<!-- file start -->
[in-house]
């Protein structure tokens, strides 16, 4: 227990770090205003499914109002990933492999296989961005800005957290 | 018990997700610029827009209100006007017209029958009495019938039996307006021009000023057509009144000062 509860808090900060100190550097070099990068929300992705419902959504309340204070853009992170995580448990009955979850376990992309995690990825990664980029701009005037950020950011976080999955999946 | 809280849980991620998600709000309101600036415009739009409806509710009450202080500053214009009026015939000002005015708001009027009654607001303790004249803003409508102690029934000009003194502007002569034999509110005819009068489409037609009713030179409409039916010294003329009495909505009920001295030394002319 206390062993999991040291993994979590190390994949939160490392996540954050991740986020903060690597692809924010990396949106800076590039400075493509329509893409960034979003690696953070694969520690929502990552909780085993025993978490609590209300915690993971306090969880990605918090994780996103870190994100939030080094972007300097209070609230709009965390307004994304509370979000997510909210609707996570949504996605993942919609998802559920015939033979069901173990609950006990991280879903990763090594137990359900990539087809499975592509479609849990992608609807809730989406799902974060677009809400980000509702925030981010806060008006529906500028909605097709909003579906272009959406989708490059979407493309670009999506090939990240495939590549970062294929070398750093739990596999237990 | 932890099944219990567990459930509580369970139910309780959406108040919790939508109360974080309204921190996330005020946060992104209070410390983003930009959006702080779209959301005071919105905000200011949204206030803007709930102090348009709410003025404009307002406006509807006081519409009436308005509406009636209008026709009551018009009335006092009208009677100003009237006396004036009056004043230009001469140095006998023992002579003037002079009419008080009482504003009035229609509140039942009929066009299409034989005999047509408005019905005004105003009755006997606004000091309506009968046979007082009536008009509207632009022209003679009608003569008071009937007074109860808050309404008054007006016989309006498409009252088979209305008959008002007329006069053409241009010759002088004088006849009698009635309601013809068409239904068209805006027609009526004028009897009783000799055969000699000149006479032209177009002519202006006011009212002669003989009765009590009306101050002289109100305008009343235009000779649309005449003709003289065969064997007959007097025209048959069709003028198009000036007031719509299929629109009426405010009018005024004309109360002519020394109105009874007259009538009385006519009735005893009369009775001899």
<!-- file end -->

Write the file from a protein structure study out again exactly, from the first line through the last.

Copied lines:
[in-house]
């Protein structure tokens, strides 16, 4: 227990770090205003499914109002990933492999296989961005800005957290 | 018990997700610029827009209100006007017209029958009495019938039996307006021009000023057509009144000062 509860808090900060100190550097070099990068929300992705419902959504309340204070853009992170995580448990009955979850376990992309995690990825990664980029701009005037950020950011976080999955999946 | 809280849980991620998600709000309101600036415009739009409806509710009450202080500053214009009026015939000002005015708001009027009654607001303790004249803003409508102690029934000009003194502007002569034999509110005819009068489409037609009713030179409409039916010294003329009495909505009920001295030394002319 206390062993999991040291993994979590190390994949939160490392996540954050991740986020903060690597692809924010990396949106800076590039400075493509329509893409960034979003690696953070694969520690929502990552909780085993025993978490609590209300915690993971306090969880990605918090994780996103870190994100939030080094972007300097209070609230709009965390307004994304509370979000997510909210609707996570949504996605993942919609998802559920015939033979069901173990609950006990991280879903990763090594137990359900990539087809499975592509479609849990992608609807809730989406799902974060677009809400980000509702925030981010806060008006529906500028909605097709909003579906272009959406989708490059979407493309670009999506090939990240495939590549970062294929070398750093739990596999237990 | 932890099944219990567990459930509580369970139910309780959406108040919790939508109360974080309204921190996330005020946060992104209070410390983003930009959006702080779209959301005071919105905000200011949204206030803007709930102090348009709410003025404009307002406006509807006081519409009436308005509406009636209008026709009551018009009335006092009208009677100003009237006396004036009056004043230009001469140095006998023992002579003037002079009419008080009482504003009035229609509140039942009929066009299409034989005999047509408005019905005004105003009755006997606004000091309506009968046979007082009536008009509207632009022209003679009608003569008071009937007074109860808050309404008054007006016989309006498409009252088979209305008959008002007329006069053409241009010759002088004088006849009698009635309601013809068409239904068209805006027609009526004028009897009783000799055969000699000149006479032209177009002519202006006011009212002669003989009765009590009306101050002289109100305008009343235009000779649309005449003709003289065969064997007959007097025209048959069709003028198009000036007031719509299929629109009426405010009018005024004309109360002519020394109105009874007259009538009385006519009735005893009369009775001899």